He gives an example of it in use, showing how to grab a navigation list from the Zend Framework documentation site (a list of items in a <ul> tag). He also suggests some other uses of the tool including use in testing of your application, checking content in the page without having to hard-code specific strings.

tagged: zendframework zenddom scrape content html dom xml tutorial

Link: https://framework.zend.com/blog/2017-02-28-zend-dom.html

Toptal.com:
The Ultimate Guide to Building a WordPress Plugin
Dec 23, 2016 @ 12:07:41

For those newer to the world of WordPress, you might only be casually familiar with WordPress plugins and their use. You might have only installed them and used them before but have you wondered what it would take to make your own? In this new tutorial from Toptal.com Ratko Solaja gives you a "ultimate guide" to getting started down the road of custom WordPress plugin development.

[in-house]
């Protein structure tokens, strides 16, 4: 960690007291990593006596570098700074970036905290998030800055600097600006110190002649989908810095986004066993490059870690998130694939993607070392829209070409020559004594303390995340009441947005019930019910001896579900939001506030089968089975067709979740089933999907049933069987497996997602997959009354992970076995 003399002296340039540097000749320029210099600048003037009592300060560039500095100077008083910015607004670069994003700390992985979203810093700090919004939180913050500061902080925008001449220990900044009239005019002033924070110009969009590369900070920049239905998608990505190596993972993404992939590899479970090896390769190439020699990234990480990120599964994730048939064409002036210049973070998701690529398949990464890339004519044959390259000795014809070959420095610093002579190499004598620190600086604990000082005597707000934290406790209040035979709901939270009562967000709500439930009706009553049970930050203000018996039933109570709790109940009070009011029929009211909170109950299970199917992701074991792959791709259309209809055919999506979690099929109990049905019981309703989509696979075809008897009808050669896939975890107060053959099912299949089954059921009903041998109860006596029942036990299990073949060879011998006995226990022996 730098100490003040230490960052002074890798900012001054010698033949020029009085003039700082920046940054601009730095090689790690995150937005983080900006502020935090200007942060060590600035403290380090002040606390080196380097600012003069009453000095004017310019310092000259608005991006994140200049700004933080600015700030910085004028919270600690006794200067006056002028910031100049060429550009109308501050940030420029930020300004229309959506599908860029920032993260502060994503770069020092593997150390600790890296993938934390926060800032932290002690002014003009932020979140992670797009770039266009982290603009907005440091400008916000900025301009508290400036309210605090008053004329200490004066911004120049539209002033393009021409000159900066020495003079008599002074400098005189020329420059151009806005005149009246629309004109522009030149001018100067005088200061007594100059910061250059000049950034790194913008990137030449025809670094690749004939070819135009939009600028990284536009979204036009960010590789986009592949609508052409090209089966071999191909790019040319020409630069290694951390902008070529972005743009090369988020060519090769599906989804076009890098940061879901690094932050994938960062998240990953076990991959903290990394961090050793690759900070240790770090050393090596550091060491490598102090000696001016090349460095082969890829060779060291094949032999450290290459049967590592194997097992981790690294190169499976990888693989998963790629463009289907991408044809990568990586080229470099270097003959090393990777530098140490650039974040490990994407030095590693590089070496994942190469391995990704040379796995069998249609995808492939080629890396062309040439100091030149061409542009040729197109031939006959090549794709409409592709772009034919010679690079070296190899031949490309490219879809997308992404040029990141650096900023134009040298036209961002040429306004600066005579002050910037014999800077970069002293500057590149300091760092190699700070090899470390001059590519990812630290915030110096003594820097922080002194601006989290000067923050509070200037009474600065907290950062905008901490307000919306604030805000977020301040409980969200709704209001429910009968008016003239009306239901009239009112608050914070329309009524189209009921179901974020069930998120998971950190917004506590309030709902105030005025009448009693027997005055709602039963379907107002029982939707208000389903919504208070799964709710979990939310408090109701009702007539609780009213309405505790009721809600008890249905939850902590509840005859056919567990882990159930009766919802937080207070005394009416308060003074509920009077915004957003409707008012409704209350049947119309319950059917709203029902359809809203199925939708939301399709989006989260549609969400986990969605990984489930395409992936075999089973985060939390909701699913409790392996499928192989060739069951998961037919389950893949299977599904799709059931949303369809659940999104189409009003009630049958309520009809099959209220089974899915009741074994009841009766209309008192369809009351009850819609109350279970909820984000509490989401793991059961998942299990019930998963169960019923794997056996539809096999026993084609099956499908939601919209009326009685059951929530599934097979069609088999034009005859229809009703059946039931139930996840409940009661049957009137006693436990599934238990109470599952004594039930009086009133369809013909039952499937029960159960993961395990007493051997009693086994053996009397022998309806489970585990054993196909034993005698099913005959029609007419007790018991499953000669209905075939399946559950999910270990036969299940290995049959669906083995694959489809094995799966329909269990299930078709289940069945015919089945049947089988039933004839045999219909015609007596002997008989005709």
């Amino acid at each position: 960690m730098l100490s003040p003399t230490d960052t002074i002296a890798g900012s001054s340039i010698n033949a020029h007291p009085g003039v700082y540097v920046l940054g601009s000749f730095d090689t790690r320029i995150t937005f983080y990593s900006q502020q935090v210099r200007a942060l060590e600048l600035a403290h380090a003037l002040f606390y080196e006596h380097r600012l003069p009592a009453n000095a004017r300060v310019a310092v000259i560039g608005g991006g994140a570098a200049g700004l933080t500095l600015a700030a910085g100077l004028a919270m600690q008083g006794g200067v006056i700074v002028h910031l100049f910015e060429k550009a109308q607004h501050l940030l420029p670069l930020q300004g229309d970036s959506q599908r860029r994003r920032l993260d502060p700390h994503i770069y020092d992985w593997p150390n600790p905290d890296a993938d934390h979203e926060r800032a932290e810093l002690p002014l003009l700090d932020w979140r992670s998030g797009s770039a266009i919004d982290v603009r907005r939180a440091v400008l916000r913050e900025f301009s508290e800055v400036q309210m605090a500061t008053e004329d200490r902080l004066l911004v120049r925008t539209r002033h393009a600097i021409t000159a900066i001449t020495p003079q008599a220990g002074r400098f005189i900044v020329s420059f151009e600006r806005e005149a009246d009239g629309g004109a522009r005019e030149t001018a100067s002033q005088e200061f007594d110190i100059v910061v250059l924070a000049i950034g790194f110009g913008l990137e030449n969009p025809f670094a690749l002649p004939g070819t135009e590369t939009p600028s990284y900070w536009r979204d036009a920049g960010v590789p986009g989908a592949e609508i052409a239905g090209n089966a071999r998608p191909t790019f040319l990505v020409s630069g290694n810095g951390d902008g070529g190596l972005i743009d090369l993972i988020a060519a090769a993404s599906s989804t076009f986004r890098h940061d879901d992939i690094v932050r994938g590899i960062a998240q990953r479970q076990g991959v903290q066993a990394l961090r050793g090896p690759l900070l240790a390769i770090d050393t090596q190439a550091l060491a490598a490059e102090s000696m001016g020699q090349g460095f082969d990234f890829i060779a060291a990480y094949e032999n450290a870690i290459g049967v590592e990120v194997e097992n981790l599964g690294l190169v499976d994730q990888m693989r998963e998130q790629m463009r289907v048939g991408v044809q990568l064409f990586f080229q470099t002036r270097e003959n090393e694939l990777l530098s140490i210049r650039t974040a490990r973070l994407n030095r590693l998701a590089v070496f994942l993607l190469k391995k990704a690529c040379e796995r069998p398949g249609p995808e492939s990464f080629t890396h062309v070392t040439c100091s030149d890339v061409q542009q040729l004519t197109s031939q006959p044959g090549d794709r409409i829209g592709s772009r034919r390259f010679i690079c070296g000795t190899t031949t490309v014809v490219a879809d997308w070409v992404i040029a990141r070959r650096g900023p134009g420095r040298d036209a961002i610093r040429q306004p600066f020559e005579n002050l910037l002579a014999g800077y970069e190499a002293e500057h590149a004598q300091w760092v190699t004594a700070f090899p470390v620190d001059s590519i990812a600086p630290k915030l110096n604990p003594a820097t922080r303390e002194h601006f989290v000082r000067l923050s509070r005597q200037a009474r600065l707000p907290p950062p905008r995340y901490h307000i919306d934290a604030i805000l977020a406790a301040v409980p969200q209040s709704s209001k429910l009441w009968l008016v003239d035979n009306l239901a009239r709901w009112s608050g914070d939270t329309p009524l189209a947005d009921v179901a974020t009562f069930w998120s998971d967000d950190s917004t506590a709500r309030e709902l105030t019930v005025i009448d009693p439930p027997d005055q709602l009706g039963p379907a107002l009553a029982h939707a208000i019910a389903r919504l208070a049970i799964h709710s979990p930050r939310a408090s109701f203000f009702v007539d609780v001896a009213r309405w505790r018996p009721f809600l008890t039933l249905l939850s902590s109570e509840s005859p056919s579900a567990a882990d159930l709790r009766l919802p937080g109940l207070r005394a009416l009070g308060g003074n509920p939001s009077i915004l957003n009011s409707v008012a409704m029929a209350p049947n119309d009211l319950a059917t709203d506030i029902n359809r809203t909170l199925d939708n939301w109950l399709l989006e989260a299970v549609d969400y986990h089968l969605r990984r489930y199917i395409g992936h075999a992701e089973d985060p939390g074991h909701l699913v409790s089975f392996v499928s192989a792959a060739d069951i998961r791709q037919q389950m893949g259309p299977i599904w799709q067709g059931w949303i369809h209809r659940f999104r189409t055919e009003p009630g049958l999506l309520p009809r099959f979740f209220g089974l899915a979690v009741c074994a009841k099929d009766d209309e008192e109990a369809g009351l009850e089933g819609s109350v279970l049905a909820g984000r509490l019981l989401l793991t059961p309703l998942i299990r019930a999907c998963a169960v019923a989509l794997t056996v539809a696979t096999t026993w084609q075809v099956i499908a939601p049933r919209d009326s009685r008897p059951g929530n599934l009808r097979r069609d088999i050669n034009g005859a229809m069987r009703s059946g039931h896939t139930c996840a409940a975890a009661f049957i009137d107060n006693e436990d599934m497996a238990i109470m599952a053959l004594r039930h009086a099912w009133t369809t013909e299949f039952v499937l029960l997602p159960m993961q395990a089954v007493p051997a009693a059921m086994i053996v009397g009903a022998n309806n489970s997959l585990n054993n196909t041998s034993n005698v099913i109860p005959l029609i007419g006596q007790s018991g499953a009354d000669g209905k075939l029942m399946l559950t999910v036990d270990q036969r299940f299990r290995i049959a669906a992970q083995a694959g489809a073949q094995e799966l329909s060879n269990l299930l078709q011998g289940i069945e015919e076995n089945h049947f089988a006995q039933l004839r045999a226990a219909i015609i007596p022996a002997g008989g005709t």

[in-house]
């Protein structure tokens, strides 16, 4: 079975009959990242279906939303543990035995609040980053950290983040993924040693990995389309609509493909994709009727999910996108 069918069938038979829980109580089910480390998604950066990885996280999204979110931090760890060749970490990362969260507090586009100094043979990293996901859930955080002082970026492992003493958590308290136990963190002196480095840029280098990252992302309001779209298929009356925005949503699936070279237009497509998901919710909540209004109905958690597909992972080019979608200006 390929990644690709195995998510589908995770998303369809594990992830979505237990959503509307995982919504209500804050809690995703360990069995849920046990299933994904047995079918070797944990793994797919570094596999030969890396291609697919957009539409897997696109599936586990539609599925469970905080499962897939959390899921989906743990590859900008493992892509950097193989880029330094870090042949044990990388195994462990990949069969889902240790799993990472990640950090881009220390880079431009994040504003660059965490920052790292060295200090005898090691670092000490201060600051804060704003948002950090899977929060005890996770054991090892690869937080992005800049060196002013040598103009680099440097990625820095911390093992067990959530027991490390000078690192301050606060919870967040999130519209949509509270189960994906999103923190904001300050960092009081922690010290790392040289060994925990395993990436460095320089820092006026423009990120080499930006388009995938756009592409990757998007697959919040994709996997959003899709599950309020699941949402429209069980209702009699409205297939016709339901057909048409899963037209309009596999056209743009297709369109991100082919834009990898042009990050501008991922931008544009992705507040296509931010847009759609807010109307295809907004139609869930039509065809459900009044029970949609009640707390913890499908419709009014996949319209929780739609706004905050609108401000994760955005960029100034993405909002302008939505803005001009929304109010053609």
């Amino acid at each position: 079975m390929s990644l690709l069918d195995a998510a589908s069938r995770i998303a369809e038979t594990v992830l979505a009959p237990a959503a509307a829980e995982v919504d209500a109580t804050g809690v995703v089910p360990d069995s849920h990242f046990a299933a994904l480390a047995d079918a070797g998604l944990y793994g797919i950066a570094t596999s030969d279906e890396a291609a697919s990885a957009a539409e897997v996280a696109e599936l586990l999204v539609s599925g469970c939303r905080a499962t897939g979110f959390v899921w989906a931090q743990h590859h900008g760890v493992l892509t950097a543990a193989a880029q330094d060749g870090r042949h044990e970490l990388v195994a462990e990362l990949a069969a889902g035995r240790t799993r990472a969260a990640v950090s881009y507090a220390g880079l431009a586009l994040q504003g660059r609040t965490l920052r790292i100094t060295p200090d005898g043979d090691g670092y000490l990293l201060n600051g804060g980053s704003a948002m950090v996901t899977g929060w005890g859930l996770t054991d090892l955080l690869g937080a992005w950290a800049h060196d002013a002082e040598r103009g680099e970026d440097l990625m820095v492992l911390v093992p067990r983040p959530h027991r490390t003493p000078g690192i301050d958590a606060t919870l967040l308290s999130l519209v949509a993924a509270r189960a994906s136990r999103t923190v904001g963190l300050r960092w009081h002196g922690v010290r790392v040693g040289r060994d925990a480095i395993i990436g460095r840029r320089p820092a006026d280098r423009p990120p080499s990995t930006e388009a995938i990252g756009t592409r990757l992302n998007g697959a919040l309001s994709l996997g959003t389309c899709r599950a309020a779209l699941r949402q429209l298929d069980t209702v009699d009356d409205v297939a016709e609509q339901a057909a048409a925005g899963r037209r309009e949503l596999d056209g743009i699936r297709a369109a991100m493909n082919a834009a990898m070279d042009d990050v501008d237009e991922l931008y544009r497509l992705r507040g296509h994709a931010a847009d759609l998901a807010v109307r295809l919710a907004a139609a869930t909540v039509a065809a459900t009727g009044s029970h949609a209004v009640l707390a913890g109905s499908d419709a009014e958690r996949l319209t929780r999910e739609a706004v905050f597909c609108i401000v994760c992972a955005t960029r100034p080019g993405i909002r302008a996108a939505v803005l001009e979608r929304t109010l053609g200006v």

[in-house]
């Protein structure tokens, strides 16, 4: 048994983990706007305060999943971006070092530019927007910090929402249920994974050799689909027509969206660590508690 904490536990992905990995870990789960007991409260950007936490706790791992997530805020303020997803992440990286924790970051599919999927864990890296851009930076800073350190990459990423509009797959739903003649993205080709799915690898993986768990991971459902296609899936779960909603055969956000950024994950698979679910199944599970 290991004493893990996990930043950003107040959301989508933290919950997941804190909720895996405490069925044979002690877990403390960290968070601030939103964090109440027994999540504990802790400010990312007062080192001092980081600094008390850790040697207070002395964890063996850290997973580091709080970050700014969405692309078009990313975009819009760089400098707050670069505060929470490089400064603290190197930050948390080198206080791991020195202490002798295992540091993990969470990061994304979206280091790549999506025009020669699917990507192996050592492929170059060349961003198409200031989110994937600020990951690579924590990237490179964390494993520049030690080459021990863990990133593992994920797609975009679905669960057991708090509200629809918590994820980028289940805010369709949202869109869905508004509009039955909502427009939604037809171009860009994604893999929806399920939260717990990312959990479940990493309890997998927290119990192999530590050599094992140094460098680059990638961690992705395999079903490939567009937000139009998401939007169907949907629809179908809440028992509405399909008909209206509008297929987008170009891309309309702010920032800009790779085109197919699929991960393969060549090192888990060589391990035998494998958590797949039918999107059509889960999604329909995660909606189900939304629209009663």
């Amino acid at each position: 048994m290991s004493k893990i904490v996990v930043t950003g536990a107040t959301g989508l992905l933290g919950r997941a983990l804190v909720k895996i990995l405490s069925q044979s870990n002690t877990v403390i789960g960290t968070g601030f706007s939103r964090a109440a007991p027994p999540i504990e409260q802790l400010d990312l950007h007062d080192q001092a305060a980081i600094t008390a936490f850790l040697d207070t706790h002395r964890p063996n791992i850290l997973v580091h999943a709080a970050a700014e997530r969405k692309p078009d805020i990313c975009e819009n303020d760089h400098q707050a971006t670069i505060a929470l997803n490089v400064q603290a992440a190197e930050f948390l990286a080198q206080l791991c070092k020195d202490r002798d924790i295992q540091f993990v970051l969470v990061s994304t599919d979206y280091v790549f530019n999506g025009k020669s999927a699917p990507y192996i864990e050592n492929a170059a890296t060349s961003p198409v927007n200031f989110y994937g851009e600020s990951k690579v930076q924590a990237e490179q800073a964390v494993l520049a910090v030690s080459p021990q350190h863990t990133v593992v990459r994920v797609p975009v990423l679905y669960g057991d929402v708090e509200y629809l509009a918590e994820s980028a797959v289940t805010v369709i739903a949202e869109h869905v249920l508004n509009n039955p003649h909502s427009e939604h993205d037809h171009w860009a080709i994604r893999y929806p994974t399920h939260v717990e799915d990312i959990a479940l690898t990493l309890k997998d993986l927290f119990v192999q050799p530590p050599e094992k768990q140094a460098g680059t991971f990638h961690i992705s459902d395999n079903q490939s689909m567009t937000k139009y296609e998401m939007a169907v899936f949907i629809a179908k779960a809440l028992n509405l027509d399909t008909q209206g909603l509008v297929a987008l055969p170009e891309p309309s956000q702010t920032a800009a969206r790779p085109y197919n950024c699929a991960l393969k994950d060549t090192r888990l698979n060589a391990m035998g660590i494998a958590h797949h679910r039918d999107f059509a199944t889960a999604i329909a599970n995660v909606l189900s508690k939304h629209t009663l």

Plugins are a vital part of WordPress websites that need specific functionalities. While the official WordPress repository has more than 45,000 plugins from you to choose from, many of these plugins miss the mark.

Just because a plugin is in the repository doesn’t mean it won’t hinder its performance or compromise its security. So what can you do? Well, you can build your own.

He starts with the planning stages of his example plugin (a real-world project helps when learning new things) - one that allows users to save content for later reading. He outlines the goals of the settings screen, how saving will work, messages to the user and what the "saved" screen will do. He recommends starting with a boilerplate plugin and working from there. He then goes through each step of the development process:

  • Handle activation and deactivation
  • Create a plugin settings page
  • Create the plugin functionality
  • Make the plugin modular
  • Generate translation files